In two reports last month (one and two) we covered the story that Apple, BMW, Google, Dell, Tesla and others were voicing concern that the EU was considering the adoption of Qualcomm’s patent value system.
The report noted that the European Union was drawing up guidelines on how much patent holders should charge for their technologies, a thorny issue that pits Apple and other users against Qualcomm and Ericsson. More specifically, the report noted that “Trillions of dollars in sales are at stake as regulators ponder whether a fridge maker should pay a different rate for crucial patents than a carmaker, or whether a flat, fixed rate would be fairer.”
The patent fee model used by Qualcomm predominates in the tech industry and is based on how much value a technology adds to a product, but is opposed by Apple and others in Silicon Valley.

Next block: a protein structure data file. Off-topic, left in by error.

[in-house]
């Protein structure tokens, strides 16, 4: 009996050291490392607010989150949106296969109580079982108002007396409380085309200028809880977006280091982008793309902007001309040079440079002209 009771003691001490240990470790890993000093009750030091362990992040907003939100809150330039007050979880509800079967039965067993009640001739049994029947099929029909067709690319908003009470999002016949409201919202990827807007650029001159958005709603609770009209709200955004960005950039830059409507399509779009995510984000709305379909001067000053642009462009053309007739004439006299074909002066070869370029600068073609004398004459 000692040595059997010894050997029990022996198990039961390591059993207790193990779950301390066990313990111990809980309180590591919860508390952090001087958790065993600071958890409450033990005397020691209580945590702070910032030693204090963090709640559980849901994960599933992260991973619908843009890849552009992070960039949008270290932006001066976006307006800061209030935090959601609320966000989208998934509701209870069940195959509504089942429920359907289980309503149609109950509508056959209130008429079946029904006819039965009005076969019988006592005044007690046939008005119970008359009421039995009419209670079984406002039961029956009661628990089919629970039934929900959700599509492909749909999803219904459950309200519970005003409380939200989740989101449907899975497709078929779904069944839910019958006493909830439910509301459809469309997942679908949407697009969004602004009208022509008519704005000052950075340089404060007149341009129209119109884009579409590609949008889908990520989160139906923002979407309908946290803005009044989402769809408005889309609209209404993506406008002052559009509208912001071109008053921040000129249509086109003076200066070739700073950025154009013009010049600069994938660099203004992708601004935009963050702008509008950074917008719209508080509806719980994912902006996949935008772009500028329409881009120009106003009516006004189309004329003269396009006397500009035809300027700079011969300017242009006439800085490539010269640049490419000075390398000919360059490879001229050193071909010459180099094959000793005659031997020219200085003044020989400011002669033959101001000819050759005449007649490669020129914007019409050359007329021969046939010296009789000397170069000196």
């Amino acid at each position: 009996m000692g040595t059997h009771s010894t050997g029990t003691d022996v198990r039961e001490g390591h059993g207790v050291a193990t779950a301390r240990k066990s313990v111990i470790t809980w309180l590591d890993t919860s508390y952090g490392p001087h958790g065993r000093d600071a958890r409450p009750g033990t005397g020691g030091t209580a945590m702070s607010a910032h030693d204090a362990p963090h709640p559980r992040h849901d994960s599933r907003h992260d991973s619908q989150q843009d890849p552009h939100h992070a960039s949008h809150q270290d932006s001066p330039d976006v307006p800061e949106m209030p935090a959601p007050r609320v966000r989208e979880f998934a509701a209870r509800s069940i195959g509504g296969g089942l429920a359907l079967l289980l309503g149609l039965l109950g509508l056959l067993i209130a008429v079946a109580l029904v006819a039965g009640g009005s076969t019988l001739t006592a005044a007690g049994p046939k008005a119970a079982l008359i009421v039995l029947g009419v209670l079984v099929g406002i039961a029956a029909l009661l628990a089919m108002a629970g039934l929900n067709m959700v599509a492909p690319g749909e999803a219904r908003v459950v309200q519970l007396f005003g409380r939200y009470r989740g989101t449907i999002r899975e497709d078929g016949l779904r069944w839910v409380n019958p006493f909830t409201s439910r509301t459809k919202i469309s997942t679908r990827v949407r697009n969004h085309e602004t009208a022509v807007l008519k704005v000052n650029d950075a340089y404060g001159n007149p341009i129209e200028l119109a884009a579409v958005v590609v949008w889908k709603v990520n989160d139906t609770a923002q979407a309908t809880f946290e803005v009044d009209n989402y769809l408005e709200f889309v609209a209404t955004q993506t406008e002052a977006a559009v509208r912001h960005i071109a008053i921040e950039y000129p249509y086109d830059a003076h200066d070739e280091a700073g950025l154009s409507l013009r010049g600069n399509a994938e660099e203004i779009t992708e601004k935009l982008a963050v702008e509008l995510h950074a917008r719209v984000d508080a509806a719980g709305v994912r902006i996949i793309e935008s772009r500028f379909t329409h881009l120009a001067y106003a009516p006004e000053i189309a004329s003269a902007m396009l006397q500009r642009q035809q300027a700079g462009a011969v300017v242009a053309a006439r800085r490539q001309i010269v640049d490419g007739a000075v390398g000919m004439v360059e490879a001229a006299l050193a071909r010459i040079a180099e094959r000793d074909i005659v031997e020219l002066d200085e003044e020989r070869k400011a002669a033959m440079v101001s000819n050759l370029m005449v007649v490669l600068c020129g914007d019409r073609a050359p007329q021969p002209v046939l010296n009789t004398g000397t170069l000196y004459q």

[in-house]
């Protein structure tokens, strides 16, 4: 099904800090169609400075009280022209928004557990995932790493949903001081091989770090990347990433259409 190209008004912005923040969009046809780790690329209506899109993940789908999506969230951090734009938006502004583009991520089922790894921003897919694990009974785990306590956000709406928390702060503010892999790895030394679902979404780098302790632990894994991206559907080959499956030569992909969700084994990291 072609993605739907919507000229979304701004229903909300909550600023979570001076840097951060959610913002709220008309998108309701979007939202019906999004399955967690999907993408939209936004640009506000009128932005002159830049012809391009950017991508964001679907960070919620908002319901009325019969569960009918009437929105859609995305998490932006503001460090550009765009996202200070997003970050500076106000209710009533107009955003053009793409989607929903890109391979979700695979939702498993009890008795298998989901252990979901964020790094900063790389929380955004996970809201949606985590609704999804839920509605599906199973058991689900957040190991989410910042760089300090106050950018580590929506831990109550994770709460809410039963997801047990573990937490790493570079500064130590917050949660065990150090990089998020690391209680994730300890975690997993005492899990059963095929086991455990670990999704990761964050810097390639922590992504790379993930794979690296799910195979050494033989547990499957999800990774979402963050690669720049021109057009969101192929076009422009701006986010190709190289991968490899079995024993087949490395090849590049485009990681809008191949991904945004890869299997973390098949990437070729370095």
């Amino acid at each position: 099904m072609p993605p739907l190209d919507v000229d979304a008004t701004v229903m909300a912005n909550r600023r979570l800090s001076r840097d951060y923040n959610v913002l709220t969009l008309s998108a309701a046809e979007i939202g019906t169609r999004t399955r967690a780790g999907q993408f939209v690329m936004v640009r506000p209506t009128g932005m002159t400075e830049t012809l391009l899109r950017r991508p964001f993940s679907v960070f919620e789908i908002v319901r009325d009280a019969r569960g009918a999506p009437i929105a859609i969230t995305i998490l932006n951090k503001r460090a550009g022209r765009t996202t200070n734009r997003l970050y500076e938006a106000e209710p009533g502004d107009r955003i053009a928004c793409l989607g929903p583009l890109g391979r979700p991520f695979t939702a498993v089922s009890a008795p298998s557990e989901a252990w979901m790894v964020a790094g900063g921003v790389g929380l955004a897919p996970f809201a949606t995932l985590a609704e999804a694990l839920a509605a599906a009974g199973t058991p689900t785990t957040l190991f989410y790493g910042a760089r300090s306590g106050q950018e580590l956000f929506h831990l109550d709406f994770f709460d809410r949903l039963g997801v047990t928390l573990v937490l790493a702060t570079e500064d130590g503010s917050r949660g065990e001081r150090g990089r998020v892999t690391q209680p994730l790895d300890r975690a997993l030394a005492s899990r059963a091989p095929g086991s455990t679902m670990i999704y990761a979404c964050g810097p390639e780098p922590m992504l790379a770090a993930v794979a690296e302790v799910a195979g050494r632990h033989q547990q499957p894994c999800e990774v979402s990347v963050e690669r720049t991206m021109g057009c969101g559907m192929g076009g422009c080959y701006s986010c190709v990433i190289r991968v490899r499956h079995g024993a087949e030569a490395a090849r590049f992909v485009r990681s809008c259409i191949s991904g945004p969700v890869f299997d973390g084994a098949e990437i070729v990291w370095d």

Today Reuters is reporting that “EU regulators are set to unveil patent fee guidelines which favor Qualcomm, Ericsson and other patent holders despite intense lobbying by Apple, German carmakers and other users, people familiar with the matter said on Monday.
The Commission’s latest draft no longer has the phrase ‘licensing for all,’ the sources said, a victory for Qualcomm as it removes the obligation on patent holders to provide patent license to all companies asking for them.
A key sentence in an earlier proposal has also been deleted, people said. The sentence said that right holders could not unilaterally set prices according to the way in which a patent is used. For more on this, read the full Reuters report here.
With Apple appealing the EU’s largest tax fine ever to hit an American company, is in wonder why they would favor Qualcomm to further stick the knife in Apple’s back?
If the final decision does in fact choose the Qualcomm patent fee schedule, it may affect certain European based lawsuits between Apple and Qualcomm.
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